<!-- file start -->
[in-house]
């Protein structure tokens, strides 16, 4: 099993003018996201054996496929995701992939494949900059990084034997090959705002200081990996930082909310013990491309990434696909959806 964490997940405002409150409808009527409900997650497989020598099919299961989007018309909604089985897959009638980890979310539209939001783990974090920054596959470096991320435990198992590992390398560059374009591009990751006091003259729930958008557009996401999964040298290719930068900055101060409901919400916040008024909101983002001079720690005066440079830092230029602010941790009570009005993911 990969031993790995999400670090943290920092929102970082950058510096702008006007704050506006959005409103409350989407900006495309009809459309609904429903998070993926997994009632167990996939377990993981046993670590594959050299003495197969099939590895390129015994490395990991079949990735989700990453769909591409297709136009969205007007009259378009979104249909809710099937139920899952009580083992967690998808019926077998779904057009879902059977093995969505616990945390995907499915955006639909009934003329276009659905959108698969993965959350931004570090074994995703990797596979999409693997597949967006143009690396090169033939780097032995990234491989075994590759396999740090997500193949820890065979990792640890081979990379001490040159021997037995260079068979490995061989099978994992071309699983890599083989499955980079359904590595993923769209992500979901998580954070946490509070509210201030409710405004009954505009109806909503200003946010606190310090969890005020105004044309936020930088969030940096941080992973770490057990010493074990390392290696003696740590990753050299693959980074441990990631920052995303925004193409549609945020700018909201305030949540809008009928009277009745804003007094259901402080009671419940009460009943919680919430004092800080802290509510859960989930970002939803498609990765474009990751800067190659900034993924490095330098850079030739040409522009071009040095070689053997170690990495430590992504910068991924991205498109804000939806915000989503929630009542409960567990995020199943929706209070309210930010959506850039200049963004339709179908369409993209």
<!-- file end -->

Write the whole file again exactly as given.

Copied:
[in-house]
């Protein structure tokens, strides 16, 4: 099993003018996201054996496929995701992939494949900059990084034997090959705002200081990996930082909310013990491309990434696909959806 964490997940405002409150409808009527409900997650497989020598099919299961989007018309909604089985897959009638980890979310539209939001783990974090920054596959470096991320435990198992590992390398560059374009591009990751006091003259729930958008557009996401999964040298290719930068900055101060409901919400916040008024909101983002001079720690005066440079830092230029602010941790009570009005993911 990969031993790995999400670090943290920092929102970082950058510096702008006007704050506006959005409103409350989407900006495309009809459309609904429903998070993926997994009632167990996939377990993981046993670590594959050299003495197969099939590895390129015994490395990991079949990735989700990453769909591409297709136009969205007007009259378009979104249909809710099937139920899952009580083992967690998808019926077998779904057009879902059977093995969505616990945390995907499915955006639909009934003329276009659905959108698969993965959350931004570090074994995703990797596979999409693997597949967006143009690396090169033939780097032995990234491989075994590759396999740090997500193949820890065979990792640890081979990379001490040159021997037995260079068979490995061989099978994992071309699983890599083989499955980079359904590595993923769209992500979901998580954070946490509070509210201030409710405004009954505009109806909503200003946010606190310090969890005020105004044309936020930088969030940096941080992973770490057990010493074990390392290696003696740590990753050299693959980074441990990631920052995303925004193409549609945020700018909201305030949540809008009928009277009745804003007094259901402080009671419940009460009943919680919430004092800080802290509510859960989930970002939803498609990765474009990751800067190659900034993924490095330098850079030739040409522009071009040095070689053997170690990495430590992504910068991924991205498109804000939806915000989503929630009542409960567990995020199943929706209070309210930010959506850039200049963004339709179908369409993209």